Rescued on Mont du Chat

Mont du Chat View from Mont du Chat

Mont du Chat is a truly epic climb overlooking Lac du Bourget (the biggest lake in France).

Last year Le Cycle magazine called it possibly the toughest climb in France …. for me it’s far too short for that honour, but it’s hard work.

It’s a beautiful deserted route that starts beside Lac du Bourget and just keeps climbing … with ever improving views of the lake and snow covered Alps – Mont Blanc appears with about 3 kms to go.

The plan was to descend the other side and return via the scenic Col du Chat. See here for details on this loop in the other direction including climb details of the also very interesting west side of Mont du Chat – the last two kms on that side average 12%!

Not Good

After photos at the summit – (Alps everywhere!), about 6 kms down the other (west) side my tire blew, I skidded but luckily didn’t fall – slow descending has its benefits. The tire was destroyed and my spare inner-tube was thus useless. I was pretty clueless what to do as I was on the wrong side of a huge mountain, wearing road-bike cleats on the most deserted road.

I hiked up the hill for a while and calculated that I would be at the car an hour after dark.

I called Barry to whine with hopes that he would rescue me. He kindly offered to bring a new tire by motor bike – and we both laughed at me.

Finally a car passed – for the 1st time in my life I hitch-hiked. A very nice old couple offered to rescue me. We chatted away – as I got increasingly car sick as the old guy negotiated the difficult narrow mountain road – but was I ever grateful.

Such nice people – they even thanked me for the scenic tour of the village down below as I got them quite lost on narrow, tiny streets having forgotten where the car was parked. Merci mille fois!


About Author

Happiest while cycling uphill.


  1. I looked at the photo of the tire and cannot figure out what happened to it. Was it just old and worn out? I know the feeling…

    I was riding near La Punt one day and decided to take the gravel bike path. After 30 minutes of joyful riding I put a big chunk of gravel right through the rear tire. End of the ride pretty well. At least you found some friendly locals to help you. This was much better than having to live down the fact that Barry assisted you forever and ever.

  2. sprocketboy: yep not sure what happened … it was old but fine the day before … I last changed the tires in early June (but a big summer). And yes being in debt to Barry would be intolerable.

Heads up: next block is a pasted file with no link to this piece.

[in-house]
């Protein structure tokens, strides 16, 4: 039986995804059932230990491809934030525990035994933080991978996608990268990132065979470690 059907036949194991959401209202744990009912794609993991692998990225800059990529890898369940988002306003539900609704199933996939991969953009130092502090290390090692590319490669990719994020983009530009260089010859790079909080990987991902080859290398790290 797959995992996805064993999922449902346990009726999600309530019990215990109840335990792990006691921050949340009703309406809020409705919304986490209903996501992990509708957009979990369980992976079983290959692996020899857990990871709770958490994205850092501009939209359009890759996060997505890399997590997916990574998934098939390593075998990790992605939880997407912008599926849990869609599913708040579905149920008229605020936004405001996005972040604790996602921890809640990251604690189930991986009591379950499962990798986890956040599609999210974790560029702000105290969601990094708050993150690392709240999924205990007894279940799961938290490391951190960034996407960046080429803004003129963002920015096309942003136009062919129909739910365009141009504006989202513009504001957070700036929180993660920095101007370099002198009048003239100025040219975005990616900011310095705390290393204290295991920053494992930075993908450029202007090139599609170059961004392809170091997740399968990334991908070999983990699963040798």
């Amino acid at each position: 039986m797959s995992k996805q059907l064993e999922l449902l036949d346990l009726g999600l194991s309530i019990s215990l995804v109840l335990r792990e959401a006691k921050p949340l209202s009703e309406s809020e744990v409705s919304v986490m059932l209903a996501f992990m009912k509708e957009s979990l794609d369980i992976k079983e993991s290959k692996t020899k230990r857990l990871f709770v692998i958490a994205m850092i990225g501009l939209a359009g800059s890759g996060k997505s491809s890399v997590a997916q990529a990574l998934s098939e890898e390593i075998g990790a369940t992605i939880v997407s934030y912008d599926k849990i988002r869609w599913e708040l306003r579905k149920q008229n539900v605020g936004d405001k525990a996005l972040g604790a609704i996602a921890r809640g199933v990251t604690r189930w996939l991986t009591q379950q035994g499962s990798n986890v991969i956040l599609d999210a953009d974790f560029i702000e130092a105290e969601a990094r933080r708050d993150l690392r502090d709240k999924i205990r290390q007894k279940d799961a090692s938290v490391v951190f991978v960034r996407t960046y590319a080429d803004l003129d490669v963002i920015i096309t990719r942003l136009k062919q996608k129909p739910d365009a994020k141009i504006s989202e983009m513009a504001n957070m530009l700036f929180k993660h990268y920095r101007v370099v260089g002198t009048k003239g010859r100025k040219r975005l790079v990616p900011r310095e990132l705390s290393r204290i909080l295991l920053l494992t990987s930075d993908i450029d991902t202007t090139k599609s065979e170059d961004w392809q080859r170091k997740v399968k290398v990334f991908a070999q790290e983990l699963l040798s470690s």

Slogfester: While you are correct that I am an old, slow guy …. you need to climb this before too much mocking (the guy in the other post was a STRONG/FIT 71 year old)!

    Glad Thunderbird 6 exists 🙂

  3. Salut Philippe

    Les pneus: Bontrager Lite: neuf début de juin. Ma faute de ne pas les examiner plus souvent.

    Je les ai remplacé avec Schwalbe Stelvio – J’ai plus de confiance en les Allemands 🙂

  4. Ou la la la la la! Glad it wasn’t worse and that you didn’t crash.

    As we say, glad you were able to keep the rubber side down!

  5. Wow, glad you didn’t crash. This could have ended really badly. Lucky that the couple in the car came pass. Bet you never get “bike sick” in these tight turns? The views are magic.

  6. Salut Will,
    Je suis pas sûr d’avoir tout compris, enfin c’est pas clair pour moi !
    Tu n’as pas une meilleure photo, plus grande au moins, car on ne voit pas bien… ?
    On dirait que le pneu était très très usé, je ne connais pas les Bontrager Lite (faible durée de vie, usure très rapide ?). Ou alors, il y a un défaut de fabrication sur le pneu (il manque une couche); c’est ce que me raconte mon frère qui est chez Michelin (désolé, c’est pas allemand, seulement français… mais numéro 1 mondiale du pneu … hé ho quand même hein ! 🙂 )
    En ce qui me concerne, j’ai déjà eu une chambre à air sur le vélo de route qui a explosé (elle a gonflé rapidement, puis a explosé…) en début de sortie (mais loin de la maison, j’avais pas le matériel pour réparer, il a fallu appeler des renforts…).
    Aujourd’hui, je roule avec des Michelin pour le vélo de route, et avec des Schwalbe Marathon pour le Touring; aucun problème.

  7. Salut Bast

    “Click” la photo pour une plus grande taille.

    Je ne suis pas expert, donc je ne sais pas ce qui c’est passé. Les pneus – environ 3000 kms. J’aurais du les changes plus tot.

    Oui – vive les renforts!

    Et Michelin la prochaine fois! Mais les Schwalbe étaient en solde! 🙂

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